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In philosophy, temporality is traditionally the linear progression of past, present, and future. However, some modern-century philosophers have interpreted temporality in ways other than this linear manner. Examples would be McTaggart's The Unreality of Time, Husserl's analysis of internal time consciousness, Martin Heidegger's Being and Time (1927), George Herbert Mead's Philosophy of the Present (1932), and Jacques Derrida's criticisms of Husserl's analysis, as well as Nietzsche's eternal return of the same, though this latter pertains more to historicity, to which temporality gives rise.

In social sciences, temporality is also studied with respect to human's perception of time and the social organization of time.[1] The perception of time undergoes significant change in the three hundred years between the Middle Ages and Modernity.[2]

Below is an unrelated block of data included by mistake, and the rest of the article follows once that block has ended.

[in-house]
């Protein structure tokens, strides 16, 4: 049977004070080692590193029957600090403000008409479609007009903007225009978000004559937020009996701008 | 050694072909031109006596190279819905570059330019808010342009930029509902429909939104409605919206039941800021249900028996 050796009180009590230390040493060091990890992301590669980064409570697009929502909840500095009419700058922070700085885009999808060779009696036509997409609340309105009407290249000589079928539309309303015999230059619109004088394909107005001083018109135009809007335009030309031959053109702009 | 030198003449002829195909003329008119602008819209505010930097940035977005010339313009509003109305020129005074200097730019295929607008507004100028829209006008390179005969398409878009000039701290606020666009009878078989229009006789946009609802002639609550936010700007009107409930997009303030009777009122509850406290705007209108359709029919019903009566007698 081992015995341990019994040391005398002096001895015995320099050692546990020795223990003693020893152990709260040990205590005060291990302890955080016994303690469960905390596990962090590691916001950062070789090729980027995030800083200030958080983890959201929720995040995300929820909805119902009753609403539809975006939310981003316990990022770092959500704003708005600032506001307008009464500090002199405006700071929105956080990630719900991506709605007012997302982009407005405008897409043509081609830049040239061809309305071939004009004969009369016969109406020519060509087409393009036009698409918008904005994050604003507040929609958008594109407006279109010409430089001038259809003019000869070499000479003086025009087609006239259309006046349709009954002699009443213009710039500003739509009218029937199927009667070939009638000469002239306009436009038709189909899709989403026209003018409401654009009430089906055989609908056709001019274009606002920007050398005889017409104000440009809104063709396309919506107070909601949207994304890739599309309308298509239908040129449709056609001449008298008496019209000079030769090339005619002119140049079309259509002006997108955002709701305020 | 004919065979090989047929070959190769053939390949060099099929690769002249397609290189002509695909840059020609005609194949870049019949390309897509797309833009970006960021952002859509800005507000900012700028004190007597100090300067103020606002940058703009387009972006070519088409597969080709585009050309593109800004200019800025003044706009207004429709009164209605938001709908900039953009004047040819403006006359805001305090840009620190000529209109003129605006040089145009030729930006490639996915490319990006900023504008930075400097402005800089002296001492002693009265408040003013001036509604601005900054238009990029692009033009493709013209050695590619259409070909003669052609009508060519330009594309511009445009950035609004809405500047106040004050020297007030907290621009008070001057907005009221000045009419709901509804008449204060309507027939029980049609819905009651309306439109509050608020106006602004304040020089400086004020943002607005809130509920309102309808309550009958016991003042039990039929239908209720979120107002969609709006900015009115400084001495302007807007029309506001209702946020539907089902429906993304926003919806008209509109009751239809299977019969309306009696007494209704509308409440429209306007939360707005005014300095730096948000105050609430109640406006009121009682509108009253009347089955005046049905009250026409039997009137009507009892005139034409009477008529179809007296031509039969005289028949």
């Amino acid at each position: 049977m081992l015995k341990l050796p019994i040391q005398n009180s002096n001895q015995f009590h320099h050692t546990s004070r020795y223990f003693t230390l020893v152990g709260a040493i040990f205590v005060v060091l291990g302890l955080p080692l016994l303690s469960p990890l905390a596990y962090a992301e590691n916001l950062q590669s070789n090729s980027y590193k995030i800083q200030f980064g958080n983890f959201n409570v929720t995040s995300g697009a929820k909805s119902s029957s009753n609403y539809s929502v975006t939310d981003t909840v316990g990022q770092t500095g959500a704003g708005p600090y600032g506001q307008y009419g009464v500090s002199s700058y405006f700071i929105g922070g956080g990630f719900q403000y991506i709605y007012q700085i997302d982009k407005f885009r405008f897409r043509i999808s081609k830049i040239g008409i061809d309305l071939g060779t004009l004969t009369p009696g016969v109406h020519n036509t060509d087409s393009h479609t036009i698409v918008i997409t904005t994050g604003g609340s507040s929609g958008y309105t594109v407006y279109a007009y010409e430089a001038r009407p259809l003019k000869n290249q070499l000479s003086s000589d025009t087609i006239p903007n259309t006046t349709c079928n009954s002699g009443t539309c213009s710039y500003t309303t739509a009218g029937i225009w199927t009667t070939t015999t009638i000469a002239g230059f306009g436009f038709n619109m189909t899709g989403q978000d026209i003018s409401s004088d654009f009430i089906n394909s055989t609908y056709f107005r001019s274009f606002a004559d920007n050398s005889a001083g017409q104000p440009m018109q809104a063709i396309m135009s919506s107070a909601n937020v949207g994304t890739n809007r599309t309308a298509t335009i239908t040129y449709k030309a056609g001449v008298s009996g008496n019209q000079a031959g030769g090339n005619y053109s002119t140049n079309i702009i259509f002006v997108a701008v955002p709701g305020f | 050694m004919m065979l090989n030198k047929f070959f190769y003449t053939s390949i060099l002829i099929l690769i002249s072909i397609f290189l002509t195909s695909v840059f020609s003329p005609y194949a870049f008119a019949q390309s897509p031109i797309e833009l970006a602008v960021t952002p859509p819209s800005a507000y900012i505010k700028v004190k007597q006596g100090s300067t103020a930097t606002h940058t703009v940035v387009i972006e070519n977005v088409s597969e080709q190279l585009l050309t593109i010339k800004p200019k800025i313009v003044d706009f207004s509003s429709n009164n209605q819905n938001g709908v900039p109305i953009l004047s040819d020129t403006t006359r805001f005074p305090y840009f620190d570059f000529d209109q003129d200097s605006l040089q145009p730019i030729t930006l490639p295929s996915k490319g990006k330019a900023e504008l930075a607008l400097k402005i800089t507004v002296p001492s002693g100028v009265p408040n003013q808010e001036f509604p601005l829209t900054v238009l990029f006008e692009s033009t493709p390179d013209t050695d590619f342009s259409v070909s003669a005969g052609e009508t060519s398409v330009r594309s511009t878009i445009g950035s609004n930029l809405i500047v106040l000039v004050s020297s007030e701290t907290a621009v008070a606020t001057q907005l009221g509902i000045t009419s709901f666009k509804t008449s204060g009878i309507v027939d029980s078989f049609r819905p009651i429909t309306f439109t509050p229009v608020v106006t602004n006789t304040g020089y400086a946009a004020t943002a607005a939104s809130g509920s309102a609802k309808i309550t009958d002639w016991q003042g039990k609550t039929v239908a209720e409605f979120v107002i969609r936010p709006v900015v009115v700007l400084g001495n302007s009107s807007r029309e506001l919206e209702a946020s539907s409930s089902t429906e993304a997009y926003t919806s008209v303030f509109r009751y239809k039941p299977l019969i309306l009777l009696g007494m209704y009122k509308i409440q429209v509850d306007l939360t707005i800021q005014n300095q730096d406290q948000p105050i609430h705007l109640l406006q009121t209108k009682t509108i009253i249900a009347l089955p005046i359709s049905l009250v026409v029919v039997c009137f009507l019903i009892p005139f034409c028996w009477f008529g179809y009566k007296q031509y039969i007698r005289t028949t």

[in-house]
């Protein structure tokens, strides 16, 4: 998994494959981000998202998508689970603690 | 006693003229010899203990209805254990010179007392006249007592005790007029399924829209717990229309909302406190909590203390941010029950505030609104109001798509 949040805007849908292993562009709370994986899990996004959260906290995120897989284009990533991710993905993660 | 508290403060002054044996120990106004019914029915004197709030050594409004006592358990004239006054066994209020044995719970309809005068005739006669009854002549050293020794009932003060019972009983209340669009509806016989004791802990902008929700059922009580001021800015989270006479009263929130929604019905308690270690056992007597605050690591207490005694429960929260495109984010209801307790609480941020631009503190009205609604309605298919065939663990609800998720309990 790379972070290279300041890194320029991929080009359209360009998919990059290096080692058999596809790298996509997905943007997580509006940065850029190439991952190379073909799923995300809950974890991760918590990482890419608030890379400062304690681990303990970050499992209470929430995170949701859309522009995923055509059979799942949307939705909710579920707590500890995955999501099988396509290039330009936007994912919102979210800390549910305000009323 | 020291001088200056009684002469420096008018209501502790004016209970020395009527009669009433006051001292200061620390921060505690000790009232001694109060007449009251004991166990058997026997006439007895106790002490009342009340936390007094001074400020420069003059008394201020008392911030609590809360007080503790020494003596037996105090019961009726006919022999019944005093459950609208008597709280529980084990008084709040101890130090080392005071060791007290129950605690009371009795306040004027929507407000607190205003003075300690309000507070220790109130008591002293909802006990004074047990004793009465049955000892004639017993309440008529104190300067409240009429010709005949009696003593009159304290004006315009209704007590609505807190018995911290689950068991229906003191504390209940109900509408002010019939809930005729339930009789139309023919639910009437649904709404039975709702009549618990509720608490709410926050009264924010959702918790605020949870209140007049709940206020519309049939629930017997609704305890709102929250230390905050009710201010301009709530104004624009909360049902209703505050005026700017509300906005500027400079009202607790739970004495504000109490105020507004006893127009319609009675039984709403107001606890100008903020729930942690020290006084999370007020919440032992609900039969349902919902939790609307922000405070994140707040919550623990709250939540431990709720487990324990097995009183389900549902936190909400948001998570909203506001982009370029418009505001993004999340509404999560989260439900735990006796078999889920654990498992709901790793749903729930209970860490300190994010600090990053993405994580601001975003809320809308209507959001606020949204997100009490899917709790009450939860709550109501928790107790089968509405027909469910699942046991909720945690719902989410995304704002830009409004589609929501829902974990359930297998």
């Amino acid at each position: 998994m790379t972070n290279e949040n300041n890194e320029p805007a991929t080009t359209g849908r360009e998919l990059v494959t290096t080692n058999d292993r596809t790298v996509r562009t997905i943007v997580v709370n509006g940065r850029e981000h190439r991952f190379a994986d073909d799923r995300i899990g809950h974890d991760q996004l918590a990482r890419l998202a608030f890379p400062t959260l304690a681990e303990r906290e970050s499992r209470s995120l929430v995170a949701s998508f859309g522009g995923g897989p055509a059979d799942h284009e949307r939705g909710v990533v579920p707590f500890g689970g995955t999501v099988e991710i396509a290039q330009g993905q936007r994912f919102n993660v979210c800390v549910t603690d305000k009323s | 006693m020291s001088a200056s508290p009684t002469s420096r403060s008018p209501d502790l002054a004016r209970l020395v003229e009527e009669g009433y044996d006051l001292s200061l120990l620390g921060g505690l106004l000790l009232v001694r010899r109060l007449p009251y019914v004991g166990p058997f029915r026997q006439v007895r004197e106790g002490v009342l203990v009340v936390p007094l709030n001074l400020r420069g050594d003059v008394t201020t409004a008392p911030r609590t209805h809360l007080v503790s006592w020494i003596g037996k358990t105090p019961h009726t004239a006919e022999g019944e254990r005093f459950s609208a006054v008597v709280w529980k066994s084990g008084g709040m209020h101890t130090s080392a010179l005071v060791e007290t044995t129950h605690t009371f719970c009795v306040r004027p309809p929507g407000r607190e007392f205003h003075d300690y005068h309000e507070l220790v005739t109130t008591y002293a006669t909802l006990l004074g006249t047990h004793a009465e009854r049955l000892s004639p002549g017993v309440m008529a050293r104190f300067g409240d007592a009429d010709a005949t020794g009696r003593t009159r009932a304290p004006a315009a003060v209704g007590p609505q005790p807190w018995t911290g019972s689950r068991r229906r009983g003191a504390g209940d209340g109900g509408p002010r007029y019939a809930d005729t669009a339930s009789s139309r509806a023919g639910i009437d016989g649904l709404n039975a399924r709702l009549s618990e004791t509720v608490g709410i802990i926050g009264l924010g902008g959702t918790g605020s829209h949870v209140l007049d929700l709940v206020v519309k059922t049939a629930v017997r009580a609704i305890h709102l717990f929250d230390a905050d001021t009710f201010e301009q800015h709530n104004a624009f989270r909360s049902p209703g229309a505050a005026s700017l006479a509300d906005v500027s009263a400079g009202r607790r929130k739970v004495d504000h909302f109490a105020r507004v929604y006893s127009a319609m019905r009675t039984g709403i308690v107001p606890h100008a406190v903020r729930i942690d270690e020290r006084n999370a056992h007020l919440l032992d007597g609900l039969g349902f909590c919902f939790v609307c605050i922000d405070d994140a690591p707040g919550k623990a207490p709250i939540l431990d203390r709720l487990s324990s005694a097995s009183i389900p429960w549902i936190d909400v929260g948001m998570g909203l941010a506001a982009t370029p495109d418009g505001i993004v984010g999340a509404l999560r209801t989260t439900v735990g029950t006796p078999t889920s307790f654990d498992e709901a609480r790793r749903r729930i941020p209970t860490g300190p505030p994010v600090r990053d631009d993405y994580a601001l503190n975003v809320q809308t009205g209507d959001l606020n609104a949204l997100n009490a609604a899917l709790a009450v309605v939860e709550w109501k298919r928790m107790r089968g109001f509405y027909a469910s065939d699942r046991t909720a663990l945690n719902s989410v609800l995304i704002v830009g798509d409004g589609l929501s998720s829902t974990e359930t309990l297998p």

In rhetoric, temporality is "deeply intertwined with the rhetorical act of harnessing and subverting power in the unfolding struggle for justice."[3] And in the context of settler colonization, temporality is employed as a rhetorical tool for both subjugation of Indigenous communities and Native resistance to that oppression.[4]

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  1. ^ Ialenti, Vincent (2020). Deep Time Reckoning. Cambridge, Massachusetts: The MIT Press. ISBN 9780262539265.
  2. ^ Richard Utz, "Negotiating Heritage: Observations on Semantic Concepts, Temporality, and the Centre of the Study of the Cultural Heritage of Medieval Rituals," Philologie im Netz 58 (2011): 70-87
  3. ^ Bjork, Collin; Buhre, Frida (2021-05-27). "Resisting Temporal Regimes, Imagining Just Temporalities". Rhetoric Society Quarterly. 51 (3): 177–181. doi:10.1080/02773945.2021.1918503. ISSN 0277-3945.
  4. ^ Buhre, Frida; Bjork, Collin (2021-05-27). "Braiding Time: Sami Temporalities for Indigenous Justice". Rhetoric Society Quarterly. 51 (3): 227–236. doi:10.1080/02773945.2021.1918515. ISSN 0277-3945.

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